A blueprint for veterinary areas

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Dr. Marty Greer built with her husband Dr. Dan Griffiths opened her first clinic, Veterinary Village, in a bean field in rural Wisconsin. The two later built on that practice and added an entirely new concept – one that included a three-space garage for customers who may have mobility issues or weather-related issues like slipping on ice. In addition, the garage spaces benefit from pets that cannot be moved or are stressed out in standard exam rooms.

JAVMA News spoke to several architects and veterinarians about trends in hospital and clinic design, including unique offerings such as drive-through service and glass windows in exam rooms to allow pet owners to see into treatment areas. The COVID-19 pandemic may have changed the way most veterinary practices work, but according to experts, it hasn’t disrupted the design trends seen before the pandemic, just accelerating the existing ones.

For example, Dr. Greer had long been building a transit clinic, but she sat on the idea for almost seven years. When the pandemic caused most veterinary practices to move to the curb, she was disappointed that her newest veterinary clinic, Checkout Veterinary, was not yet up and running. Construction on the building near Madison, Wisconsin wasn’t completed until March. Dr. Greer says the space was designed with the comfort and convenience of customers first. It has a garage with four parking spaces and is only passable. If necessary, it can be expanded to four more parking spaces.

Dr. Greer hopes to franchise the patented design in the future and believes more veterinarians will embrace the idea.

A drive-through garage bay in the Veterinary VillageOne of the drive-through garages in Dr. Marty Greers Clinic, Veterinary Village, in Sun Prairie, Wisconsin (Photo by Edmunds Studios)


Daniel Eisenstadt is CEO and Chairman of Terravet Real Estate Solutions, a real estate group that owns approximately 1 million square feet of veterinary and other healthcare properties in 30 states. He says veterinary medicine is “under-parked”.

“Parking has always been a challenge for many veterinary practices,” he said. “There were parking problems before COVID, and it has now accelerated as pet owners waited in their cars.”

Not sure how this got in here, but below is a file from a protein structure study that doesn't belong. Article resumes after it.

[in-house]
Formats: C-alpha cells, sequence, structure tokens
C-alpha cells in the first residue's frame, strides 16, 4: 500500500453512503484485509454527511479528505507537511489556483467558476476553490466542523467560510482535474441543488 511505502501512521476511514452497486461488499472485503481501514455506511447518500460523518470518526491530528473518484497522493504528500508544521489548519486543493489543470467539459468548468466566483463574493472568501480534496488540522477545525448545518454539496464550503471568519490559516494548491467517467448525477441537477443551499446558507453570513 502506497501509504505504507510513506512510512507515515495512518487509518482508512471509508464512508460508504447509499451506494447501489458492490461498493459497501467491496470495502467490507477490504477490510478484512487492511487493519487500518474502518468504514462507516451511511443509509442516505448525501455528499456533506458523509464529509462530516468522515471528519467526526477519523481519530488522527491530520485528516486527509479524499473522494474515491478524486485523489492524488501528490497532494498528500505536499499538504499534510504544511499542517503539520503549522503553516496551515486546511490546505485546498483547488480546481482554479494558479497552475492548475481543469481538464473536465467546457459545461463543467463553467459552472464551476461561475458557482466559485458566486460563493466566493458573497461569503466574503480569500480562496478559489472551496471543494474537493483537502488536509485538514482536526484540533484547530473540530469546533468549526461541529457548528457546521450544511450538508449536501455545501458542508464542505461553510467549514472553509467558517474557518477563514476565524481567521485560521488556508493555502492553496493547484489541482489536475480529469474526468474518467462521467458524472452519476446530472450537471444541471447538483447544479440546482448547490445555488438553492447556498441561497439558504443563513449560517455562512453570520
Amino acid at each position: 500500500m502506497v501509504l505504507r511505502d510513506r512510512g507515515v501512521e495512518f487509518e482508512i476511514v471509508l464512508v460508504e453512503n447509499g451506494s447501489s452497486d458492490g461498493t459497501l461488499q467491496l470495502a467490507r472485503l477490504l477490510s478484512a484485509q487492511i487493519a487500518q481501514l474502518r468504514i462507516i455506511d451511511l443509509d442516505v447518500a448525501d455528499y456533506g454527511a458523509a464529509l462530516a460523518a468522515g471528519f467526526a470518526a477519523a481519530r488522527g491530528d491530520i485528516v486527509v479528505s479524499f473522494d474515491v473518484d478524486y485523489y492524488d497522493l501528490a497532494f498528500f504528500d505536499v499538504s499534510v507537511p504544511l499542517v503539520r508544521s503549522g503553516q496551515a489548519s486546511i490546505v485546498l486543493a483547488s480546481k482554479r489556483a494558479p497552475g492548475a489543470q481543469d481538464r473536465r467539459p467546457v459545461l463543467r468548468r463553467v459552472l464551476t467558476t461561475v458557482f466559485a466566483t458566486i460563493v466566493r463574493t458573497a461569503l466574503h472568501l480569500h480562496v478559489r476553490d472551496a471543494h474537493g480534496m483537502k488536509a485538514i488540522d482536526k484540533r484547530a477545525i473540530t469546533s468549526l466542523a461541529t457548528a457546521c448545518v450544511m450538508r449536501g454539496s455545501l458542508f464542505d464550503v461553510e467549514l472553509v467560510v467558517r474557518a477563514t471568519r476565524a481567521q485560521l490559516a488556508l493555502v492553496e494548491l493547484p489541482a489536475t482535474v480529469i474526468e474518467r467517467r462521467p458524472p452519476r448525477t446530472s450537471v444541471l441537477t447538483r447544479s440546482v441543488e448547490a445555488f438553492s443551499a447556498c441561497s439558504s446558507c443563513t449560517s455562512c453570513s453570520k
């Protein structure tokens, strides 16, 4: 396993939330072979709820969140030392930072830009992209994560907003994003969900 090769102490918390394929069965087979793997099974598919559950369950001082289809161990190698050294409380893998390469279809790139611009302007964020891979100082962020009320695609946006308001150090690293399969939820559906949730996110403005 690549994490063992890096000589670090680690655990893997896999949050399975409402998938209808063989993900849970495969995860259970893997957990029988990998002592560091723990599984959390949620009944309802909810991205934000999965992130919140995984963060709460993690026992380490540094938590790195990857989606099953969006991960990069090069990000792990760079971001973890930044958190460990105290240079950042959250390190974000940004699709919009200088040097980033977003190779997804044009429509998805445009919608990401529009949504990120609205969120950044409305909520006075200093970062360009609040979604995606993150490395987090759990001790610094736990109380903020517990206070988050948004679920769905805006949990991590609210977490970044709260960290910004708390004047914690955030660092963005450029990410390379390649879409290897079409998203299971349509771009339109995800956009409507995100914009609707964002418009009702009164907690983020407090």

Dr. Dana Varble, chief veterinary officer for the North American Veterinary Community, said staff safety should also be considered in parking lots.

“Depending on the parking lots and lights, you might not want your staff to run across the parking lot and parking lanes to get pets,” said Dr. Varble.

Instead, clinics should be able to control traffic and the lots should be well lit so staff are safe when collecting pets. Dr. Varble added that it is not just a question of designating parking spaces for roadside service, but also ensuring that parking spaces are arranged and designed to ensure the safety of patients and staff.

The NAVC holds an annual hospital design seminar in which veterinarians receive important tips for converting or building a hospital.

Eisenstadt said investing in parking and the flow of parking lots will remain a high priority as roadside services continue. He suggested that proper parking lot signage and signposts are key to keeping the property safe and moving.

Treatment area in the ParcView of the treatment area in the parc in Fort Worth, Texas. The examination rooms flank the treatment area with full glass in between so that customers can see exactly what is going on. (Photo by Tim Murphy / Fotoimagery)


In one practice there is a completely different flow to consider.

Ashley Shoults, partner at Animal Arts, an architectural firm specializing in animal care, said more exterior doors will be used for direct access to exam rooms in the future. This way, anxious pets don’t have to enter through a waiting area or lobby.

“There’s also a chance the waiting room will go away,” Shoults said. “Not exactly, but they can be a lot smaller.”

Shoults added that she sees veterinarians needing more office space for telemedicine calls and that some waiting rooms or lobbies could be converted into offices or exam rooms.